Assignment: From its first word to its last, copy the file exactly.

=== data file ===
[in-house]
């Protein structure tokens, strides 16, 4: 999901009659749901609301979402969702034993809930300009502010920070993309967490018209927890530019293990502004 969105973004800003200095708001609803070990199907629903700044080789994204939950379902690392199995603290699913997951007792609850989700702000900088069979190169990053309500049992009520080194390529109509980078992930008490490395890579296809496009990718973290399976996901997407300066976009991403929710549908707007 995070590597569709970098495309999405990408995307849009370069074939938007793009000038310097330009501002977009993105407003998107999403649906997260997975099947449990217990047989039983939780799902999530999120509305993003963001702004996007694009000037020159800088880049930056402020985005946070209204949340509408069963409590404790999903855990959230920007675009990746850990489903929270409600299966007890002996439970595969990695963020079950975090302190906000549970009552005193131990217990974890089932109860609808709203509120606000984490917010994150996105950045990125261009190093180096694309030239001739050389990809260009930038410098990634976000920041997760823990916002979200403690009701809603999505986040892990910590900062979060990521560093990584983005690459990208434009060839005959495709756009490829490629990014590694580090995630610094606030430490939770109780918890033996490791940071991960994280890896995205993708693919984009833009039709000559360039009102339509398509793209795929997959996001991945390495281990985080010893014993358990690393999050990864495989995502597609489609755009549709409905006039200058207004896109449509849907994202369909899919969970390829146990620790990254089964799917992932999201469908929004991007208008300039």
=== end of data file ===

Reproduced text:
[in-house]
């Protein structure tokens, strides 16, 4: 999901009659749901609301979402969702034993809930300009502010920070993309967490018209927890530019293990502004 969105973004800003200095708001609803070990199907629903700044080789994204939950379902690392199995603290699913997951007792609850989700702000900088069979190169990053309500049992009520080194390529109509980078992930008490490395890579296809496009990718973290399976996901997407300066976009991403929710549908707007 995070590597569709970098495309999405990408995307849009370069074939938007793009000038310097330009501002977009993105407003998107999403649906997260997975099947449990217990047989039983939780799902999530999120509305993003963001702004996007694009000037020159800088880049930056402020985005946070209204949340509408069963409590404790999903855990959230920007675009990746850990489903929270409600299966007890002996439970595969990695963020079950975090302190906000549970009552005193131990217990974890089932109860609808709203509120606000984490917010994150996105950045990125261009190093180096694309030239001739050389990809260009930038410098990634976000920041997760823990916002979200403690009701809603999505986040892990910590900062979060990521560093990584983005690459990208434009060839005959495709756009490829490629990014590694580090995630610094606030430490939770109780918890033996490791940071991960994280890896995205993708693919984009833009039709000559360039009102339509398509793209795929997959996001991945390495281990985080010893014993358990690393999050990864495989995502597609489609755009549709409905006039200058207004896109449509849907994202369909899919969970390829146990620790990254089964799917992932999201469908929004991007208008300039």